CP: Young people are going to be less focused on owning a house because this whole generation has grown up with the idea you don’t need to own things to use them – they don’t have records, they just listen to music on Spotify; they don’t have DVDs, they just watch movies on Netflix; and they don’t have a car, they just rent it when they need it – and it’s the same with bicycles.

They are used to being nomads and travelling from place to place – maybe spending two years in one city and then moving to another continent. So I think socialising for them is different to how it was for, say, my parents’ generation where they used to have a home – a living room, a dining room – and they would invite people there… Socialisation is still going to be important but not in the same way. Maybe it will be in a co-living space with semi-public spaces where they can bring food and share dinner with other people, or maybe they’ll just go outside.

There will be a need to have public spaces and private spaces – you can have your own private bedroom, your own private bathroom, but then you can share a living room or dining room or kitchen.

Kids today spend a lot of time on their beds – they watch TV, they work, they engage with friends, they read and they eat on their beds. It’s a bit like when you’re in a hotel – if you have a laptop you put it on your knees when you’re on the bed.

Maybe what we thought was the designation of a room is not relevant any more – is the bedroom only the place where we sleep? Now it’s the place where you do a lot of things.

Cecile Poignant, Trend-Forecaster

I guess we need to find a balance between private spaces and public spaces. In Switzerland, in a building people might share the same washing machine and dryers. On the basement floor you have things that are for everyone – you don’t need to have your own washing machine privately in your own kitchen.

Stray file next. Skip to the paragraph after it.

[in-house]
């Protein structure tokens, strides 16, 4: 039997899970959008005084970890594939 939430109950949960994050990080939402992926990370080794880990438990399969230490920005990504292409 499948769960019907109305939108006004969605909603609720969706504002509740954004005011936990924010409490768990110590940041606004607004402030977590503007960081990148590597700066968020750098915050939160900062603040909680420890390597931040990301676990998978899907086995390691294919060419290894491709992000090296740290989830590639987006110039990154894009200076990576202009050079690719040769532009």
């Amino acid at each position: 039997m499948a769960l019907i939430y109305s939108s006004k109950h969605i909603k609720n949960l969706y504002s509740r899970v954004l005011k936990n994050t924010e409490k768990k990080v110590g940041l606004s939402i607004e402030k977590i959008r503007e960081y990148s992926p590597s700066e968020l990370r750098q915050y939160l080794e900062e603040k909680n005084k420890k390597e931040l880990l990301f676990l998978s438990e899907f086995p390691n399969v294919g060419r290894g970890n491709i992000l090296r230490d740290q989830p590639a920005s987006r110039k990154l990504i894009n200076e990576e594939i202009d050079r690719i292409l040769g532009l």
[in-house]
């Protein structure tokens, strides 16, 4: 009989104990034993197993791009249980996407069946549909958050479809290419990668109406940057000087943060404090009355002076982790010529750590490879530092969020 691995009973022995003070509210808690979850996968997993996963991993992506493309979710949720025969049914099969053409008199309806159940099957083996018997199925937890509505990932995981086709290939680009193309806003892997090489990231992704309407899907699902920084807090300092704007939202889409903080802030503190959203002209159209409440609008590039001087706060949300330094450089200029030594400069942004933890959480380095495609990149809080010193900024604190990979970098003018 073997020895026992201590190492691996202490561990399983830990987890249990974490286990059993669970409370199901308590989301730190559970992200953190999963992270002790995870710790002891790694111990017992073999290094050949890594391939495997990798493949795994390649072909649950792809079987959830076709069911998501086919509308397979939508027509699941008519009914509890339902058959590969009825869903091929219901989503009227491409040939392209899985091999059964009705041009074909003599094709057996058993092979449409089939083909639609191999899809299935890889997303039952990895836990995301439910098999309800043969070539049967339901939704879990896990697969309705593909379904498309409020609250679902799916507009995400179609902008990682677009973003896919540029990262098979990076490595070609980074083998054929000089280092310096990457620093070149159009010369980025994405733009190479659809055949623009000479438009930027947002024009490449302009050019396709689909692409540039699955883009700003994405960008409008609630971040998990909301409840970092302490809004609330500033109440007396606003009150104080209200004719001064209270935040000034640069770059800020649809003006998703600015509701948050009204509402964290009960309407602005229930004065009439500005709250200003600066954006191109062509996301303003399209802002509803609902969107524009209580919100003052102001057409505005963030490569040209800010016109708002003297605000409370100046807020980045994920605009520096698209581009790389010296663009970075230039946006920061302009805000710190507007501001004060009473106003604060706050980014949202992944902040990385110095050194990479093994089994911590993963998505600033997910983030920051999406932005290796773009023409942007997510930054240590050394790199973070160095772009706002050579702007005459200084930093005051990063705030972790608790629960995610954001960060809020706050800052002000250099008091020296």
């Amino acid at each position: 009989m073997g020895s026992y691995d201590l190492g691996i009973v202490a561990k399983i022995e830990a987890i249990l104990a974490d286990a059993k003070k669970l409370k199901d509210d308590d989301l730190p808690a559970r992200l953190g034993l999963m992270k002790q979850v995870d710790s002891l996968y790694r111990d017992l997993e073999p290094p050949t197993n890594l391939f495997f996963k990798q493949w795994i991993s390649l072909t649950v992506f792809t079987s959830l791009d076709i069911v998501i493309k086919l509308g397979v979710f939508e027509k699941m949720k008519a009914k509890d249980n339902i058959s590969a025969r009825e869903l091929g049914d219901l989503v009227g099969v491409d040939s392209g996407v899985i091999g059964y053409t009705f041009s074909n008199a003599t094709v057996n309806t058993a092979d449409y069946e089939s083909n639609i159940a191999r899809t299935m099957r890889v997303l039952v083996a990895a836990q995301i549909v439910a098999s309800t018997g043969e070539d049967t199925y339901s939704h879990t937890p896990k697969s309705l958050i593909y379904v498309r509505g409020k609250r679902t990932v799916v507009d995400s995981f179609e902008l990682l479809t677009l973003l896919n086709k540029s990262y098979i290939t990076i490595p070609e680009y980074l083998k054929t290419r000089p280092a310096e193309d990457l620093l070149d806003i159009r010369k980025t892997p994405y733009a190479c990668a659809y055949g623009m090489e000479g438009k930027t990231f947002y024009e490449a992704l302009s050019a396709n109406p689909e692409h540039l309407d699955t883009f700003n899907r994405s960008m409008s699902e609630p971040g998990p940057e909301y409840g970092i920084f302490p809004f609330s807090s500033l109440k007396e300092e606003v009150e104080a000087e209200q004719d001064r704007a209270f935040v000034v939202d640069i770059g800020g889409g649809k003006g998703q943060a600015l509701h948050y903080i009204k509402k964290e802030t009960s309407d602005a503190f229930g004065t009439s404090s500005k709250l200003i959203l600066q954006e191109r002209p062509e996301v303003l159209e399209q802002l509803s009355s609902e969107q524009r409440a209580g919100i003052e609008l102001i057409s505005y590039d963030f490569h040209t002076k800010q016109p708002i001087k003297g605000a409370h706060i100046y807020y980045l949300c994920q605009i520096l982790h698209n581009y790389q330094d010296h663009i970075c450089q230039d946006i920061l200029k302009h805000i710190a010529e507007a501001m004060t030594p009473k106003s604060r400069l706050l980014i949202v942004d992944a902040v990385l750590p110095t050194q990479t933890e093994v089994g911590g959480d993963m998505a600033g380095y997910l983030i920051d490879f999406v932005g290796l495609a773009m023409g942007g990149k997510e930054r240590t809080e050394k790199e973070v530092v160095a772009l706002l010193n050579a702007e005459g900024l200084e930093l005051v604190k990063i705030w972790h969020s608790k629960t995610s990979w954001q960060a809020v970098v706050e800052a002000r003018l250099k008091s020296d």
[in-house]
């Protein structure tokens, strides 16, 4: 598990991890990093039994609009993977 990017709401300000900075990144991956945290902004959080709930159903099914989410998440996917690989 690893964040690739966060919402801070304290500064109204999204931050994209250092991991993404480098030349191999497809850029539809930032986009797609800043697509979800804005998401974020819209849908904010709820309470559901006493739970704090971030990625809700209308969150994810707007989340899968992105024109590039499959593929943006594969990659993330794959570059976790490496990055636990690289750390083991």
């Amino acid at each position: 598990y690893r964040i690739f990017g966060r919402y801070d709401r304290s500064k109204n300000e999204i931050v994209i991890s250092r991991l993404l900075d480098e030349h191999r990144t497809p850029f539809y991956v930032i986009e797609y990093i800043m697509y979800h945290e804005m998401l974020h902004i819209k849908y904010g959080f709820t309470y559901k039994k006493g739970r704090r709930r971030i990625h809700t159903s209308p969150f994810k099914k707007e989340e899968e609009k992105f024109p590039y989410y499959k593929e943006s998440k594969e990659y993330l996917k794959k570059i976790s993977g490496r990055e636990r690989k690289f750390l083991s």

TM: Are there any other major trends coming through that you think are going to be influential?

CP: I think people are following up on Marie Kondo’s idea of decluttering your home and getting rid of the things you don’t need, and they’re starting to understand that consumption might not be an answer to everything.

To throw away less we need to use less – use less energy and be more conscious of consumption – to go back to nature in a way.

As well as the idea of less, is the idea of being ‘slow’ – this is very important. People want to make things themselves, they want to take their time, they want to have things that are local. Maybe that means they are going to go on holiday somewhere that isn’t so far from their home – maybe taking a train instead of the plane for sustainable reasons, but also because it is a bit slower.

The whole idea of ‘slow’ and ‘less’ is important.

TM: Do you think there is a backlash there against the speed with which we have everything available to us now?

CP: Yes – we’re now used to having everything everywhere, all the time. So it is a bit difficult to go back to an idea that in the future we are not going to have everything, everywhere at any time. We need to find a way to see that not as something that is a punishment, or bad, or not interesting.

I think when we see the success, for instance, of mindfulness, people doing meditation and trying to appreciate the present moment, we’ll see the whole idea of ‘speed’ that we used to think was better because it was faster, smarter and so on, as something that might not be that good.

Before, the idea of wellness was about taking care of your body… but now it is not just your body – it’s also your soul and being aware of your mental health.

When we speak about food, we now start to speak about the food that is good for the brain, and we start to see something like sugar as how we used to see tobacco 10 or 15 years ago – as an addiction problem.

All that is really shifting to a more holistic view.

As well as the idea of less, is the idea of being ‘slow’ – this is very important. People want to make things themselves, they want to take their time, they want to have things that are local – Cecile Poignant, Trend Forecaster… Click To Tweet

www.cecilepoignant.com